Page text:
Frequently Asked Questions

FAQs

Here you'll find answers to common questions our clients ask. Start by selecting one of the links below. If you don’t see what you need – call or contact us online.

  1. At what resolution should I save my photos and graphics?
  2. How do I go about getting an estimate from you?
  3. How long does it take for you to complete my order?
  4. Is white considered a printing color?
  5. Tips on file format setups
  6. What is a "proof"?
  7. What is the Pantone Matching System?
  8. What type of products and services do you provide?
  9. Why do the printed colors look different from the colors on my screen?
  1. At what resolution should I save my photos and graphics?

    Resolution should be set to 300 dpi.

    Pictures and graphics pulled from the internet are often low resolution, typically 72 dpi or 96 dpi. Avoid these graphics, as they will appear pixilated and blocky when printed.

    Also note that you should save all photos in CMYK mode, not RGB mode when possible. Images saved in RGB mode may not print properly. If you are unable to save your image in CYMK mode, please let us know.

  2. How do I go about getting an estimate from you?

    This can be done in one of two ways. Since you are here, we would suggest you use our online estimate request form. Otherwise, the best way to ensure that we get all the information necessary to do an accurate quote, is to give us a call and talk with one of our customer service representatives.

  3. How long does it take for you to complete my order?

    It depends upon the type and size of the job you require. Some jobs can be completed in minutes while others may take days. Let us know when you need your job finished and we'll let you know if it can be accomplished. We go to great lengths to meet your timing demands.

  4. Is white considered a printing color?

    Not typically. Because white is the default color of paper, it is simply recognized as the absence of any ink. However, when using colored paper, white ink may be used if any text or graphic requires it.

  5. Tips on file format setups

    Many layout programs have collecting or packaging functions that will automatically collect your document, fonts, all art including and a report. When possible, it is recommended to use these functions because without any or all of these elements we will be unable to print your project.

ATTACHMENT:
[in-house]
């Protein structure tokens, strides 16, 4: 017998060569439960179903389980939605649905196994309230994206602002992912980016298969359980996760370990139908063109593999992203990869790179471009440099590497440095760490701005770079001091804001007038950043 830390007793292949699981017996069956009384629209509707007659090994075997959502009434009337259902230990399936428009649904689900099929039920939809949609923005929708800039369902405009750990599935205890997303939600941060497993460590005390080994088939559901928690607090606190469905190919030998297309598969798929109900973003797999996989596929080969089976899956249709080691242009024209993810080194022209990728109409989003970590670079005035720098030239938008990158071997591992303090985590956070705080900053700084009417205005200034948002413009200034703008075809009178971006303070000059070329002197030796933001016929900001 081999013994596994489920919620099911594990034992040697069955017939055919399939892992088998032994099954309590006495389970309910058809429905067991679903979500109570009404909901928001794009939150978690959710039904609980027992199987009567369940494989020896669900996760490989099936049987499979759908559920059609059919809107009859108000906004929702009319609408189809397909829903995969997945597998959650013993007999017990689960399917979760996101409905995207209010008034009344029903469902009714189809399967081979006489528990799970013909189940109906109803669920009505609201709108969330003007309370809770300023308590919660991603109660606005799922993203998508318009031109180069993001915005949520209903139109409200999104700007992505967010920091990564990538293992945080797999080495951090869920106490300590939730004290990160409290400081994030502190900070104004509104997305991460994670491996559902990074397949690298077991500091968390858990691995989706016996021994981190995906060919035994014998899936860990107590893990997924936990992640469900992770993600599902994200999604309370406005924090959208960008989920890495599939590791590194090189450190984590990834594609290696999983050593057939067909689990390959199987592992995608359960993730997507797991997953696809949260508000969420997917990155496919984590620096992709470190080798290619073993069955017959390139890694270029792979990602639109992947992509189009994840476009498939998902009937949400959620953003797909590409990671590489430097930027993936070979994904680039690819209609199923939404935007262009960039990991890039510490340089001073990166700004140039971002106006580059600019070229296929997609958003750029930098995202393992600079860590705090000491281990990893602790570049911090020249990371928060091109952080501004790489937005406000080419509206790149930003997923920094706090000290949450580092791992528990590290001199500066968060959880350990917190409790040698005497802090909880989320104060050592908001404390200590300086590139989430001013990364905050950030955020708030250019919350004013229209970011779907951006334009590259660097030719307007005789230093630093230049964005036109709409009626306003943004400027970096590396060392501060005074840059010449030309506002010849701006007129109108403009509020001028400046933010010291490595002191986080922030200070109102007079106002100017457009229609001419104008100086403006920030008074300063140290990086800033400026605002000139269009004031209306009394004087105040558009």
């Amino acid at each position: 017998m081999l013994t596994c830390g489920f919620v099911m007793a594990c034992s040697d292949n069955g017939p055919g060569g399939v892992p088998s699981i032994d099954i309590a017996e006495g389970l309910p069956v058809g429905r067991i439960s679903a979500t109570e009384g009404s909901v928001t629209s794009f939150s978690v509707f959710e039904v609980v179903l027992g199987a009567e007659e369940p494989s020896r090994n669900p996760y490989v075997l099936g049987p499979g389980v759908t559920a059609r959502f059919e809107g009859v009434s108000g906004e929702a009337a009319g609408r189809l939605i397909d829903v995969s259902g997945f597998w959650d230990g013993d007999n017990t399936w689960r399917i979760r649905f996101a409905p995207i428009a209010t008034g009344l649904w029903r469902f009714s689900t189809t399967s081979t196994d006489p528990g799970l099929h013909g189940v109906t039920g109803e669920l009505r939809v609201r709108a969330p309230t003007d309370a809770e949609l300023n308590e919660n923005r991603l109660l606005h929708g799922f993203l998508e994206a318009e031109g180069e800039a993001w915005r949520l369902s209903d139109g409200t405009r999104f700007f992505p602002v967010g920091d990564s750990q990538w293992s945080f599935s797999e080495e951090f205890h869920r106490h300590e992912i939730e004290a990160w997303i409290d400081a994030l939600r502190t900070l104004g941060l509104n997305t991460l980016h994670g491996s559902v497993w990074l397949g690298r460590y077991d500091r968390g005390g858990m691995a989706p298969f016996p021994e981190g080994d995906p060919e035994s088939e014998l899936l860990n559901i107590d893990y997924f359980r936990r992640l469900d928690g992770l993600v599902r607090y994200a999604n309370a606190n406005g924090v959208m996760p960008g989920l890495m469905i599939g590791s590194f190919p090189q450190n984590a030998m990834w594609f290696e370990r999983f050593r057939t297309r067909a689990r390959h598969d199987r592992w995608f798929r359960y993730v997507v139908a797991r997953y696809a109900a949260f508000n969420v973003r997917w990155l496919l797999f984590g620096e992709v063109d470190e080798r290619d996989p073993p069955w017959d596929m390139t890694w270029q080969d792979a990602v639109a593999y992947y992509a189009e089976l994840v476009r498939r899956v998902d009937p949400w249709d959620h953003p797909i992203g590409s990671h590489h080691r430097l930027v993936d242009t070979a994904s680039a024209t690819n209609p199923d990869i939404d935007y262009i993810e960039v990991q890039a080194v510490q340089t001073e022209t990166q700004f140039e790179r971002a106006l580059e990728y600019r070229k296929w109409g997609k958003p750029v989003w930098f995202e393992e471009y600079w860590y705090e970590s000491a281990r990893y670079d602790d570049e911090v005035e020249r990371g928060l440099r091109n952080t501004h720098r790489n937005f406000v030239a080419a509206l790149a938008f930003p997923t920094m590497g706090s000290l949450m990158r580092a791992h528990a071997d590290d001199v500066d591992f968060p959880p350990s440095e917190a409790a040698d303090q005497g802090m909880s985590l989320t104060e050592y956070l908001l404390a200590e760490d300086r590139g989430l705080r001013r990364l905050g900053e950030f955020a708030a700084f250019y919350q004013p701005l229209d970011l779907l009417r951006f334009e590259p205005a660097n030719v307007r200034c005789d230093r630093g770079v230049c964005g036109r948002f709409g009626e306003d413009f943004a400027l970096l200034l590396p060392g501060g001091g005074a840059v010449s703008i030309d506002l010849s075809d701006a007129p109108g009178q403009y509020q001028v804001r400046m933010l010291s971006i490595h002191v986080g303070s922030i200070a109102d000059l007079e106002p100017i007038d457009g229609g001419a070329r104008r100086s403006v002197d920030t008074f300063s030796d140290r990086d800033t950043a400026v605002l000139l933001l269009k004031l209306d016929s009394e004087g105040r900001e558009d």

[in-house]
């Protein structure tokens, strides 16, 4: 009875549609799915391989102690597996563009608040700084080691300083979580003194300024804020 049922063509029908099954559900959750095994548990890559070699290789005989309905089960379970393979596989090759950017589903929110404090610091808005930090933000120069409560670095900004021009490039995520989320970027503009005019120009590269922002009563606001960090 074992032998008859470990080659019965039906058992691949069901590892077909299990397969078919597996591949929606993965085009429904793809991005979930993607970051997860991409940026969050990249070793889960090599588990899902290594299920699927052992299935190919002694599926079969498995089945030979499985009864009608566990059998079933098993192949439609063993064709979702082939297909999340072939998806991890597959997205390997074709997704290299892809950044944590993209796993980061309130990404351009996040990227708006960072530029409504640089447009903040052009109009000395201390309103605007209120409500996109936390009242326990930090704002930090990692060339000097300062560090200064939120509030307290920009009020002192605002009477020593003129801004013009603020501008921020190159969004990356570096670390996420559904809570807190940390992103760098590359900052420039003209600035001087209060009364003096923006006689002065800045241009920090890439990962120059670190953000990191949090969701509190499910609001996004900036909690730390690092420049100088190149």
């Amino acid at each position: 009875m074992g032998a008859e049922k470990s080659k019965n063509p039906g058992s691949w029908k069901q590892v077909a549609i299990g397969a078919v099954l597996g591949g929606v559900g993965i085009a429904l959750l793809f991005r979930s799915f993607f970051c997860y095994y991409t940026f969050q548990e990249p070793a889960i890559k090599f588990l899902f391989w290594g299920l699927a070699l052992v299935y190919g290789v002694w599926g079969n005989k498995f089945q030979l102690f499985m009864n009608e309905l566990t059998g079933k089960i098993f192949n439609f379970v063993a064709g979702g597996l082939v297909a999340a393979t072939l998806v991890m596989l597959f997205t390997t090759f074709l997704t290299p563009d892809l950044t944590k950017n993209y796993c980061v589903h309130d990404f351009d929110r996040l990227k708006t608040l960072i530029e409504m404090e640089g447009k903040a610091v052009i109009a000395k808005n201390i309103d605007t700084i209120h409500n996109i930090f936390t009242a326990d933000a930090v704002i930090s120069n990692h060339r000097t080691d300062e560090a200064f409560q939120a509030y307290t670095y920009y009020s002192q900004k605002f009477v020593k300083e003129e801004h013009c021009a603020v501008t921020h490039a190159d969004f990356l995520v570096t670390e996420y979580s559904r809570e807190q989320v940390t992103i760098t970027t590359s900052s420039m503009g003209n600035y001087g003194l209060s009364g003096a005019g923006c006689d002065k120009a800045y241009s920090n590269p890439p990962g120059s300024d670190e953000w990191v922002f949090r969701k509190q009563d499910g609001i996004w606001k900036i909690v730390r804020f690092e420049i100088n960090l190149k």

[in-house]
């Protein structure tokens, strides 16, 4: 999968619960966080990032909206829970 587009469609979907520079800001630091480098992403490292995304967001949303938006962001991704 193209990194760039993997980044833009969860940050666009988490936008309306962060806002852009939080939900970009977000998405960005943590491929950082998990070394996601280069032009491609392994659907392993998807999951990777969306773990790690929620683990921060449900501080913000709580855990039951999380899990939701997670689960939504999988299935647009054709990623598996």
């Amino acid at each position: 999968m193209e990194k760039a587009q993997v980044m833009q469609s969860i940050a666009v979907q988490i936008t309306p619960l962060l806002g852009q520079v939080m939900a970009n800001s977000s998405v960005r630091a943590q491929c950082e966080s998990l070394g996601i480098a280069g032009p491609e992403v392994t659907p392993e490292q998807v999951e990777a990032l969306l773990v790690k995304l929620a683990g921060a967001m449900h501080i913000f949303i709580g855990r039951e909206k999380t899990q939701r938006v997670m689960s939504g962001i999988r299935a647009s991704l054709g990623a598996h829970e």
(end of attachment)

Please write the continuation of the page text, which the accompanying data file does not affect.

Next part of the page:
• Enclose all screen fonts and printer fonts
    • Include all placed images
    • Make sure your files are set with proper bleed, trim and safety areas.
    BLEED: All art trimming off the edge MUST be pulled out 1/8” beyond the trim line
    TRIM: This is the guideline where the page will be cut
    SAFETY: All art and text within this safety area will assure that nothing will be trimmed off during the cutting process. A 1/4” guide in from the trim should work fine.

  6. What is a "proof"?

    A proof is a way of ensuring that we have set your type accurately and that everything is positioned according to your requirements. Typically, we will produce a proof, which will be sent to you online to be viewed at your location or it can be printed and delivered to you in person. On multiple color jobs, we will produce a color proof on our color output device to show how the different colors will appear.

  7. What is the Pantone Matching System?

    The Pantone Matching System (PMS) is a color reproduction standard in which colors all across the spectrum are each identified by a unique, independent number. The use of PMS allows us to precisely match colors and maintain color consistency throughout the printing process.

  8. Good question! We are a full service shop and offer a wide range of products and services. For information on what we can offer you, checkout out the Products & Services area in the Customer Service Section of our website.

  9. Why do the printed colors look different from the colors on my screen?

    In short, printers and monitors produce colors in different ways.

    Monitors use the RGB (red, green, blue) color model, which usually supports a wider spectrum of colors. Printers use the CMYK (cyan, magenta, yellow, black) color model, which can reproduce most—but not all—of the colors in the RGB color model. Depending on the equipment used, CMYK generally matches 85–90% of the colors in the RGB model.

    When a color is selected from the RGB model that is out of the range of the CMYK model, the application chooses what it thinks is the closest color that will match. Programs like Adobe Photoshop will allow you to choose which color will be replaced. Others may not.